Ukraine crisis: US plays down Russia gas threat

WASHINGTON (AFP) - The White House on Friday played down the risk posed to the European economy by Russia's threat to cut off gas supplies to Ukraine, insisting the region has adequate stocks.

"There is no indication currently that there's much risk of a natural gas shortage in the region," President Barack Obama's spokesman Josh Earnest told reporters from aboard Air Force One.

Russia is Europe's biggest single energy supplier and its natural gas pipelines mainly run through Ukraine, where some is used and some passes through to major western economies such as Germany.

European stock markets tumbled on Friday after Russian energy giant Gazprom warned it could cut off gas exports if the new authorities in Kiev do not pay a debt of $1.89 billion.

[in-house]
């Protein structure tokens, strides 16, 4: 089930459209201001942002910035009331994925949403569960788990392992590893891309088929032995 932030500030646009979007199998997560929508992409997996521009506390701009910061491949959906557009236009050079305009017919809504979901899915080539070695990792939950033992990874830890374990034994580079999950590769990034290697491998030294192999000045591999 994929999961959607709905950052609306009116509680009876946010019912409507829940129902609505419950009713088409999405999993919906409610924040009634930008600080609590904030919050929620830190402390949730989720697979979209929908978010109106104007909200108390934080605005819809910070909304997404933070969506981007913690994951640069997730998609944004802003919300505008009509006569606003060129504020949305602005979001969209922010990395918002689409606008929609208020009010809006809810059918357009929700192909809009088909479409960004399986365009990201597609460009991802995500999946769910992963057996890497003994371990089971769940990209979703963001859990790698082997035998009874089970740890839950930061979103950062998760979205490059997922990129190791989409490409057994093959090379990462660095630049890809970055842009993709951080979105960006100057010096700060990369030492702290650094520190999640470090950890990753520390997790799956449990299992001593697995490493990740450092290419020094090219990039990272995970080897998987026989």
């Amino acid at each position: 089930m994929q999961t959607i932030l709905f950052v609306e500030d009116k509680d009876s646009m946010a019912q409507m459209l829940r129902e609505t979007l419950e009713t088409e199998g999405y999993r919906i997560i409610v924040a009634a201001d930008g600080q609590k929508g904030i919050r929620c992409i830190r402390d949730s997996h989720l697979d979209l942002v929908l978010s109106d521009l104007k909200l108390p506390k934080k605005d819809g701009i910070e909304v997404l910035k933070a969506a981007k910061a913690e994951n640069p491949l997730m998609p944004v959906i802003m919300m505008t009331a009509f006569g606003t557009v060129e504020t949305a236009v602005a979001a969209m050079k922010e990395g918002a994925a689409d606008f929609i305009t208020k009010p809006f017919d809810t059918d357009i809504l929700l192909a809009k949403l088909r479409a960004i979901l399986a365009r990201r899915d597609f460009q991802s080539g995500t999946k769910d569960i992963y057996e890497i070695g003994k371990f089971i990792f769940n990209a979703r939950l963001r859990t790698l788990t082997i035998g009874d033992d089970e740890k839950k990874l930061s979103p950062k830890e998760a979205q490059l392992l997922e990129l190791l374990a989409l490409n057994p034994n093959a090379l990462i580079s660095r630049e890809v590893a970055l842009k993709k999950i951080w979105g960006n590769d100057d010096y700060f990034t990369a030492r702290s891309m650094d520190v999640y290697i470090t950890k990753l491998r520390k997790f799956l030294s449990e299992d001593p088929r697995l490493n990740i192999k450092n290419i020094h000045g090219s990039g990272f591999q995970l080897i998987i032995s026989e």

The move was seen as an attempt to strongarm Kiev into backing down in the political stand-off that began last month when a popular revolt overthrew Ukraine's pro-Moscow leader Viktor Yanukovych.

But Washington, which backs Ukraine's new government and opposes Moscow's moves to seize the Crimean Peninsula, said any gas embargo would hurt Moscow as much as Kiev.

"Russia relies on revenue from exporting natural gas and other sources of energy," Mr Earnest said.

"Russia currently yields about $50 billion a year in revenue from exporting natural gas, so ending that kind of relationship with Europe would have significant financial consequences for Russia as well." The White House spokesman confirmed reports that Europe currently has above-average inventories of liquefied natural gas in storage after an unusually mild winter.

And he suggested that Russia would not want to damage its reputation as a reliable energy supplier.

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